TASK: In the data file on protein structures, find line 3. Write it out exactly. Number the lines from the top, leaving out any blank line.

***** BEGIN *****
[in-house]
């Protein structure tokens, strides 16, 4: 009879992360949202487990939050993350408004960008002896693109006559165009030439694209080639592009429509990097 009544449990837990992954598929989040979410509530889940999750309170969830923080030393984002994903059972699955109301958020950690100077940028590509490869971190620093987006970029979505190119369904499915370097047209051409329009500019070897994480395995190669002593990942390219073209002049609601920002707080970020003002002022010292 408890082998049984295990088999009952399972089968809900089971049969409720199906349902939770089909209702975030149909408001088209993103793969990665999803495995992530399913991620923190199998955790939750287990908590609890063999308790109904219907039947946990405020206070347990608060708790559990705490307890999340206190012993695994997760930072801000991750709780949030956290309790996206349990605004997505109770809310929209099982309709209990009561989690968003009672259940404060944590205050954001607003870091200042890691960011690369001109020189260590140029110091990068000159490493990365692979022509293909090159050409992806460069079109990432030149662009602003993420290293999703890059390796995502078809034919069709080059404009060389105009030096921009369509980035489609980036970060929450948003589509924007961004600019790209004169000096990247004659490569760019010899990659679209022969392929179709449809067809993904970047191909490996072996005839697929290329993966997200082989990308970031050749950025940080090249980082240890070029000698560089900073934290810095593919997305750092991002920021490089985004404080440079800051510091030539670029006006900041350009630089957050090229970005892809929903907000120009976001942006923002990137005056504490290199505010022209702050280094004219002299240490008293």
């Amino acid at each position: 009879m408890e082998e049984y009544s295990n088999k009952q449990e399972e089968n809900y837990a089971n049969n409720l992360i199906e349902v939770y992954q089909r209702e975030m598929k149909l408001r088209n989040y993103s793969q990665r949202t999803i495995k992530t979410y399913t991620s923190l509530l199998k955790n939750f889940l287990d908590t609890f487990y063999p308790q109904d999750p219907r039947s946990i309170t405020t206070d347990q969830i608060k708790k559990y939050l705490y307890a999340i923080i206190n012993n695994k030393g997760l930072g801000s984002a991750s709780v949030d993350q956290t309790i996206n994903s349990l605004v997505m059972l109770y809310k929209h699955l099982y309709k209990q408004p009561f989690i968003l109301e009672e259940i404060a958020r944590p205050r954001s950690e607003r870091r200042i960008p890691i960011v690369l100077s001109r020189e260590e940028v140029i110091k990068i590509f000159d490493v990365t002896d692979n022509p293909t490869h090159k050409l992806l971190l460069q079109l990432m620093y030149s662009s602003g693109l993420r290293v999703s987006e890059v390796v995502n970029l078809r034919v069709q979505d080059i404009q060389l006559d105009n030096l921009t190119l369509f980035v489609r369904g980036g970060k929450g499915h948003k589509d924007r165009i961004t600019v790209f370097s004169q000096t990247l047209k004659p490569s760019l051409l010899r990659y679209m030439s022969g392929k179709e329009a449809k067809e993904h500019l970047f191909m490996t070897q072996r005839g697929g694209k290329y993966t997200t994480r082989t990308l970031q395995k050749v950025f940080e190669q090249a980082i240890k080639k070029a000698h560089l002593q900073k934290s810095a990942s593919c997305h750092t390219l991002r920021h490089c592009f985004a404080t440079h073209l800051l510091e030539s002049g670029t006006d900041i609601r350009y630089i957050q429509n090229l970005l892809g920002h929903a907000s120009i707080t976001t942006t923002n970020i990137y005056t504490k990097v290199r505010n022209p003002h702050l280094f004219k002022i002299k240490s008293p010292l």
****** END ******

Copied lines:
């Amino acid at each position: 009879m408890e082998e049984y009544s295990n088999k009952q449990e399972e089968n809900y837990a089971n049969n409720l992360i199906e349902v939770y992954q089909r209702e975030m598929k149909l408001r088209n989040y993103s793969q990665r949202t999803i495995k992530t979410y399913t991620s923190l509530l199998k955790n939750f889940l287990d908590t609890f487990y063999p308790q109904d999750p219907r039947s946990i309170t405020t206070d347990q969830i608060k708790k559990y939050l705490y307890a999340i923080i206190n012993n695994k030393g997760l930072g801000s984002a991750s709780v949030d993350q956290t309790i996206n994903s349990l605004v997505m059972l109770y809310k929209h699955l099982y309709k209990q408004p009561f989690i968003l109301e009672e259940i404060a958020r944590p205050r954001s950690e607003r870091r200042i960008p890691i960011v690369l100077s001109r020189e260590e940028v140029i110091k990068i590509f000159d490493v990365t002896d692979n022509p293909t490869h090159k050409l992806l971190l460069q079109l990432m620093y030149s662009s602003g693109l993420r290293v999703s987006e890059v390796v995502n970029l078809r034919v069709q979505d080059i404009q060389l006559d105009n030096l921009t190119l369509f980035v489609r369904g980036g970060k929450g499915h948003k589509d924007r165009i961004t600019v790209f370097s004169q000096t990247l047209k004659p490569s760019l051409l010899r990659y679209m030439s022969g392929k179709e329009a449809k067809e993904h500019l970047f191909m490996t070897q072996r005839g697929g694209k290329y993966t997200t994480r082989t990308l970031q395995k050749v950025f940080e190669q090249a980082i240890k080639k070029a000698h560089l002593q900073k934290s810095a990942s593919c997305h750092t390219l991002r920021h490089c592009f985004a404080t440079h073209l800051l510091e030539s002049g670029t006006d900041i609601r350009y630089i957050q429509n090229l970005l892809g920002h929903a907000s120009i707080t976001t942006t923002n970020i990137y005056t504490k990097v290199r505010n022209p003002h702050l280094f004219k002022i002299k240490s008293p010292l």